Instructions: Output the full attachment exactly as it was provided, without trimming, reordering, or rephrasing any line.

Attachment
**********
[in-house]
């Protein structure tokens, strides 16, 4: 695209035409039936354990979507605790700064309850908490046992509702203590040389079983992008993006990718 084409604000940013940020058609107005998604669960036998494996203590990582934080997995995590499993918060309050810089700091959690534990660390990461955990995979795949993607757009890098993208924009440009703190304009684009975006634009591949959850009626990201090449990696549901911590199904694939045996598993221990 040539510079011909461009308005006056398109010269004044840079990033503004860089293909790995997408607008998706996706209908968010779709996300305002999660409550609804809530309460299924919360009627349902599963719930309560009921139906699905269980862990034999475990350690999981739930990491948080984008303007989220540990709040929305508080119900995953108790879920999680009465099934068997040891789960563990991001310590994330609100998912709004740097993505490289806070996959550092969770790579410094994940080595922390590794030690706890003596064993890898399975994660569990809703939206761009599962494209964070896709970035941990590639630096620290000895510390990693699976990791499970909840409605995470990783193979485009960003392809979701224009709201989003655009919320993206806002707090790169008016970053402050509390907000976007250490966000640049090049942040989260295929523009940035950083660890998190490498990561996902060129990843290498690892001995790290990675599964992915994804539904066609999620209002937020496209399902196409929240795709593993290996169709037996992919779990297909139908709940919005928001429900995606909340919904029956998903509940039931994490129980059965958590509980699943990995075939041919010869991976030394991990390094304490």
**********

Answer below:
[in-house]
């Protein structure tokens, strides 16, 4: 695209035409039936354990979507605790700064309850908490046992509702203590040389079983992008993006990718 084409604000940013940020058609107005998604669960036998494996203590990582934080997995995590499993918060309050810089700091959690534990660390990461955990995979795949993607757009890098993208924009440009703190304009684009975006634009591949959850009626990201090449990696549901911590199904694939045996598993221990 040539510079011909461009308005006056398109010269004044840079990033503004860089293909790995997408607008998706996706209908968010779709996300305002999660409550609804809530309460299924919360009627349902599963719930309560009921139906699905269980862990034999475990350690999981739930990491948080984008303007989220540990709040929305508080119900995953108790879920999680009465099934068997040891789960563990991001310590994330609100998912709004740097993505490289806070996959550092969770790579410094994940080595922390590794030690706890003596064993890898399975994660569990809703939206761009599962494209964070896709970035941990590639630096620290000895510390990693699976990791499970909840409605995470990783193979485009960003392809979701224009709201989003655009919320993206806002707090790169008016970053402050509390907000976007250490966000640049090049942040989260295929523009940035950083660890998190490498990561996902060129990843290498690892001995790290990675599964992915994804539904066609999620209002937020496209399902196409929240795709593993290996169709037996992919779990297909139908709940919005928001429900995606909340919904029956998903509940039931994490129980059965958590509980699943990995075939041919010869991976030394991990390094304490």